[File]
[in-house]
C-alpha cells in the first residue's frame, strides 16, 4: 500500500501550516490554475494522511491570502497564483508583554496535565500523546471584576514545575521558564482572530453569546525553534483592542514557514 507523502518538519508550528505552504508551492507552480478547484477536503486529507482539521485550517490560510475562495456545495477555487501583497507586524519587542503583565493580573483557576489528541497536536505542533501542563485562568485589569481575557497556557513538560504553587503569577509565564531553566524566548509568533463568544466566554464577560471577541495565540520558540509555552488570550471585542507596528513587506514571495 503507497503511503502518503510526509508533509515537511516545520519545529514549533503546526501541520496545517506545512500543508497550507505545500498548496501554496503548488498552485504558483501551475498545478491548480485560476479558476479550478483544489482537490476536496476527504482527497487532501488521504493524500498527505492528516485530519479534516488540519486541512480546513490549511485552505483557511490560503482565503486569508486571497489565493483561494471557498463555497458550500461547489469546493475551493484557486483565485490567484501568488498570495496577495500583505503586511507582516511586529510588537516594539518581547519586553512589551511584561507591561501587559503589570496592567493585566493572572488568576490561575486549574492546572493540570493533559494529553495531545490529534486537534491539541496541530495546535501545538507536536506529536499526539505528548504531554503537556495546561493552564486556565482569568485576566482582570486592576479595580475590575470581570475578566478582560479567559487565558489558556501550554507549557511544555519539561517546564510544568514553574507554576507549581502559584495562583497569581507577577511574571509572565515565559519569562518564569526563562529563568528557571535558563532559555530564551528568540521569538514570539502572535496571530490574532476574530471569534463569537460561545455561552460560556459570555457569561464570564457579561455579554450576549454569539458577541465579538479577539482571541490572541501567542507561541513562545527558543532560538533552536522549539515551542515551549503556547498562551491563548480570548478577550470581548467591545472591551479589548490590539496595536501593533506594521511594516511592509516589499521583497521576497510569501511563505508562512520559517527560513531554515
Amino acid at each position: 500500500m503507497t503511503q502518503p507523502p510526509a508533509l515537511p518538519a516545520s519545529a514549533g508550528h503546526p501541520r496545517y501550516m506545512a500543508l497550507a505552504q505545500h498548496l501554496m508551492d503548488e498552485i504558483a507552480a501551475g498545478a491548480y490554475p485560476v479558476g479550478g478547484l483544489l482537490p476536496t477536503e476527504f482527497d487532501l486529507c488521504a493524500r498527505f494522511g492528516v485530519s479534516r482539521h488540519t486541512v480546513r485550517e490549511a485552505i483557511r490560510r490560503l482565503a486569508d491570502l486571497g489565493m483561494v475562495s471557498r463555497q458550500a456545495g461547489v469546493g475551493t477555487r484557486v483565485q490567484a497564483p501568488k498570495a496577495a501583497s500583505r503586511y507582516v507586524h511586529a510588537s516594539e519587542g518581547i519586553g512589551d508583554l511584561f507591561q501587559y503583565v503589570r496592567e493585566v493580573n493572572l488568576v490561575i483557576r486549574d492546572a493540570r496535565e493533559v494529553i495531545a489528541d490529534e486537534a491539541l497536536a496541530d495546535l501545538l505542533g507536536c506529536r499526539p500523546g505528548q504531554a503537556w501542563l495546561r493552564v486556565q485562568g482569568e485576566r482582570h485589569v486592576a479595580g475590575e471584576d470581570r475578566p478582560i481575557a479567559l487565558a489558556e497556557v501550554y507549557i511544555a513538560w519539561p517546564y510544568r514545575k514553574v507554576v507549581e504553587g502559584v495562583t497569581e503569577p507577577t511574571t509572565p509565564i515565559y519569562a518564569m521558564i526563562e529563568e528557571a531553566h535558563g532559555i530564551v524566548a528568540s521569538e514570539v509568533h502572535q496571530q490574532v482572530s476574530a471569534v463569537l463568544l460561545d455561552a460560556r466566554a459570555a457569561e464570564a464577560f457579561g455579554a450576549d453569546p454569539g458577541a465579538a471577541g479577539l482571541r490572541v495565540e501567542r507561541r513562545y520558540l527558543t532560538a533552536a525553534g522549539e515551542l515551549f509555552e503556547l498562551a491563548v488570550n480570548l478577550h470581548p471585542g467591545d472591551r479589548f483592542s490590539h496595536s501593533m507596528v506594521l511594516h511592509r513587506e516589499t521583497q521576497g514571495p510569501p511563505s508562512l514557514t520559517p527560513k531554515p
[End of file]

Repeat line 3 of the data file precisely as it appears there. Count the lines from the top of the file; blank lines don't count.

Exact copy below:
Amino acid at each position: 500500500m503507497t503511503q502518503p507523502p510526509a508533509l515537511p518538519a516545520s519545529a514549533g508550528h503546526p501541520r496545517y501550516m506545512a500543508l497550507a505552504q505545500h498548496l501554496m508551492d503548488e498552485i504558483a507552480a501551475g498545478a491548480y490554475p485560476v479558476g479550478g478547484l483544489l482537490p476536496t477536503e476527504f482527497d487532501l486529507c488521504a493524500r498527505f494522511g492528516v485530519s479534516r482539521h488540519t486541512v480546513r485550517e490549511a485552505i483557511r490560510r490560503l482565503a486569508d491570502l486571497g489565493m483561494v475562495s471557498r463555497q458550500a456545495g461547489v469546493g475551493t477555487r484557486v483565485q490567484a497564483p501568488k498570495a496577495a501583497s500583505r503586511y507582516v507586524h511586529a510588537s516594539e519587542g518581547i519586553g512589551d508583554l511584561f507591561q501587559y503583565v503589570r496592567e493585566v493580573n493572572l488568576v490561575i483557576r486549574d492546572a493540570r496535565e493533559v494529553i495531545a489528541d490529534e486537534a491539541l497536536a496541530d495546535l501545538l505542533g507536536c506529536r499526539p500523546g505528548q504531554a503537556w501542563l495546561r493552564v486556565q485562568g482569568e485576566r482582570h485589569v486592576a479595580g475590575e471584576d470581570r475578566p478582560i481575557a479567559l487565558a489558556e497556557v501550554y507549557i511544555a513538560w519539561p517546564y510544568r514545575k514553574v507554576v507549581e504553587g502559584v495562583t497569581e503569577p507577577t511574571t509572565p509565564i515565559y519569562a518564569m521558564i526563562e529563568e528557571a531553566h535558563g532559555i530564551v524566548a528568540s521569538e514570539v509568533h502572535q496571530q490574532v482572530s476574530a471569534v463569537l463568544l460561545d455561552a460560556r466566554a459570555a457569561e464570564a464577560f457579561g455579554a450576549d453569546p454569539g458577541a465579538a471577541g479577539l482571541r490572541v495565540e501567542r507561541r513562545y520558540l527558543t532560538a533552536a525553534g522549539e515551542l515551549f509555552e503556547l498562551a491563548v488570550n480570548l478577550h470581548p471585542g467591545d472591551r479589548f483592542s490590539h496595536s501593533m507596528v506594521l511594516h511592509r513587506e516589499t521583497q521576497g514571495p510569501p511563505s508562512l514557514t520559517p527560513k531554515p